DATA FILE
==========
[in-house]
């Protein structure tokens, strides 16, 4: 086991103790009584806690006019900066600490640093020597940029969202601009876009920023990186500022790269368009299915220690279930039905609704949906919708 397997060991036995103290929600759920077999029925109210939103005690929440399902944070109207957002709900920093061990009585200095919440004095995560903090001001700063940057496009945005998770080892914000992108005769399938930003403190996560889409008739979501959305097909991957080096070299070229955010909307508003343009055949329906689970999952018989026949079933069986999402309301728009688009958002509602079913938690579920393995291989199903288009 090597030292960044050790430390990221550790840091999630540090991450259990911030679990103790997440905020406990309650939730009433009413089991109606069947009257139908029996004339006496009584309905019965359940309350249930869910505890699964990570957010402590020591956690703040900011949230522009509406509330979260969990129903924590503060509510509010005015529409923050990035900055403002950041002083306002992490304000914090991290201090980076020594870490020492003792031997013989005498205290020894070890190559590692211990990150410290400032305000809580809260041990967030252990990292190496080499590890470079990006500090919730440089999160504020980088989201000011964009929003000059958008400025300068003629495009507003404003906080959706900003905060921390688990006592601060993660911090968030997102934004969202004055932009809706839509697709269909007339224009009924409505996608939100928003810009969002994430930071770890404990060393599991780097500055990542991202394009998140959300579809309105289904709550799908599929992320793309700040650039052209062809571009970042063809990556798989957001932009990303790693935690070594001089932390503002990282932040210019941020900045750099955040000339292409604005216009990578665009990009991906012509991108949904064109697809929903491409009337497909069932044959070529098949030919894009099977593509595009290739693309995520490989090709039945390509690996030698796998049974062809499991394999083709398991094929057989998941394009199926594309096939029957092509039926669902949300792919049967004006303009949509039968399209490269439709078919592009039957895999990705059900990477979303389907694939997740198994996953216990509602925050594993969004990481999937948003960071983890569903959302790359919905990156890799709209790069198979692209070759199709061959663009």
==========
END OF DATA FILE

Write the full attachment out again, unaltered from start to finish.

[in-house]
């Protein structure tokens, strides 16, 4: 086991103790009584806690006019900066600490640093020597940029969202601009876009920023990186500022790269368009299915220690279930039905609704949906919708 397997060991036995103290929600759920077999029925109210939103005690929440399902944070109207957002709900920093061990009585200095919440004095995560903090001001700063940057496009945005998770080892914000992108005769399938930003403190996560889409008739979501959305097909991957080096070299070229955010909307508003343009055949329906689970999952018989026949079933069986999402309301728009688009958002509602079913938690579920393995291989199903288009 090597030292960044050790430390990221550790840091999630540090991450259990911030679990103790997440905020406990309650939730009433009413089991109606069947009257139908029996004339006496009584309905019965359940309350249930869910505890699964990570957010402590020591956690703040900011949230522009509406509330979260969990129903924590503060509510509010005015529409923050990035900055403002950041002083306002992490304000914090991290201090980076020594870490020492003792031997013989005498205290020894070890190559590692211990990150410290400032305000809580809260041990967030252990990292190496080499590890470079990006500090919730440089999160504020980088989201000011964009929003000059958008400025300068003629495009507003404003906080959706900003905060921390688990006592601060993660911090968030997102934004969202004055932009809706839509697709269909007339224009009924409505996608939100928003810009969002994430930071770890404990060393599991780097500055990542991202394009998140959300579809309105289904709550799908599929992320793309700040650039052209062809571009970042063809990556798989957001932009990303790693935690070594001089932390503002990282932040210019941020900045750099955040000339292409604005216009990578665009990009991906012509991108949904064109697809929903491409009337497909069932044959070529098949030919894009099977593509595009290739693309995520490989090709039945390509690996030698796998049974062809499991394999083709398991094929057989998941394009199926594309096939029957092509039926669902949300792919049967004006303009949509039968399209490269439709078919592009039957895999990705059900990477979303389907694939997740198994996953216990509602925050594993969004990481999937948003960071983890569903959302790359919905990156890799709209790069198979692209070759199709061959663009």